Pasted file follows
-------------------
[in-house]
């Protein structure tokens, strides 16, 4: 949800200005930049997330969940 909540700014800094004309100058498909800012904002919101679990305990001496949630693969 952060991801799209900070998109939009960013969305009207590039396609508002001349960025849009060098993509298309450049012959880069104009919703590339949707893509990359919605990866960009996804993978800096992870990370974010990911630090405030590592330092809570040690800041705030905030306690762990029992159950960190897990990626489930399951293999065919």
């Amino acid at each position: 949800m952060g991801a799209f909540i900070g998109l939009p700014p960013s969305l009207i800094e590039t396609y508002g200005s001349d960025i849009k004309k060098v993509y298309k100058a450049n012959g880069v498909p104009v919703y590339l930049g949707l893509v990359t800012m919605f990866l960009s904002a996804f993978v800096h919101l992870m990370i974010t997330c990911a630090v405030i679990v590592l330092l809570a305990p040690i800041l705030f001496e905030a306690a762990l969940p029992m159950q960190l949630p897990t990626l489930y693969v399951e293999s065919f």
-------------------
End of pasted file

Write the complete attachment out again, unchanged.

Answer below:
[in-house]
């Protein structure tokens, strides 16, 4: 949800200005930049997330969940 909540700014800094004309100058498909800012904002919101679990305990001496949630693969 952060991801799209900070998109939009960013969305009207590039396609508002001349960025849009060098993509298309450049012959880069104009919703590339949707893509990359919605990866960009996804993978800096992870990370974010990911630090405030590592330092809570040690800041705030905030306690762990029992159950960190897990990626489930399951293999065919």
């Amino acid at each position: 949800m952060g991801a799209f909540i900070g998109l939009p700014p960013s969305l009207i800094e590039t396609y508002g200005s001349d960025i849009k004309k060098v993509y298309k100058a450049n012959g880069v498909p104009v919703y590339l930049g949707l893509v990359t800012m919605f990866l960009s904002a996804f993978v800096h919101l992870m990370i974010t997330c990911a630090v405030i679990v590592l330092l809570a305990p040690i800041l705030f001496e905030a306690a762990l969940p029992m159950q960190l949630p897990t990626l489930y693969v399951e293999s065919f």